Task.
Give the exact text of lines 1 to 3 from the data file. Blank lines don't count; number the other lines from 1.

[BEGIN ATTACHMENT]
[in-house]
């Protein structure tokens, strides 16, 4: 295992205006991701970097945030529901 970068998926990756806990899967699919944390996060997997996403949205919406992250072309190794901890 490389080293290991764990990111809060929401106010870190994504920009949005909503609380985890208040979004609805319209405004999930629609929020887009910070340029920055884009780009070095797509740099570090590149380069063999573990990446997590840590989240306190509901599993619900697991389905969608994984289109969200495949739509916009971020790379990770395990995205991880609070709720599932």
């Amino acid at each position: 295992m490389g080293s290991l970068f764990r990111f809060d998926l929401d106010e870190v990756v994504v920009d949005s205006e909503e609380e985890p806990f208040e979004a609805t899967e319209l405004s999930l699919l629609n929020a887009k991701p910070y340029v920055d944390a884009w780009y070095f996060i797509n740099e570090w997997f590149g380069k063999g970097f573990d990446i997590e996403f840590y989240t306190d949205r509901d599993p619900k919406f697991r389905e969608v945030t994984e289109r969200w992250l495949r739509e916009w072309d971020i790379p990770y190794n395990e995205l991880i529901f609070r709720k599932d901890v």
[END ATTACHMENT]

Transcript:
[in-house]
């Protein structure tokens, strides 16, 4: 295992205006991701970097945030529901 970068998926990756806990899967699919944390996060997997996403949205919406992250072309190794901890 490389080293290991764990990111809060929401106010870190994504920009949005909503609380985890208040979004609805319209405004999930629609929020887009910070340029920055884009780009070095797509740099570090590149380069063999573990990446997590840590989240306190509901599993619900697991389905969608994984289109969200495949739509916009971020790379990770395990995205991880609070709720599932």
């Amino acid at each position: 295992m490389g080293s290991l970068f764990r990111f809060d998926l929401d106010e870190v990756v994504v920009d949005s205006e909503e609380e985890p806990f208040e979004a609805t899967e319209l405004s999930l699919l629609n929020a887009k991701p910070y340029v920055d944390a884009w780009y070095f996060i797509n740099e570090w997997f590149g380069k063999g970097f573990d990446i997590e996403f840590y989240t306190d949205r509901d599993p619900k919406f697991r389905e969608v945030t994984e289109r969200w992250l495949r739509e916009w072309d971020i790379p990770y190794n395990e995205l991880i529901f609070r709720k599932d901890v």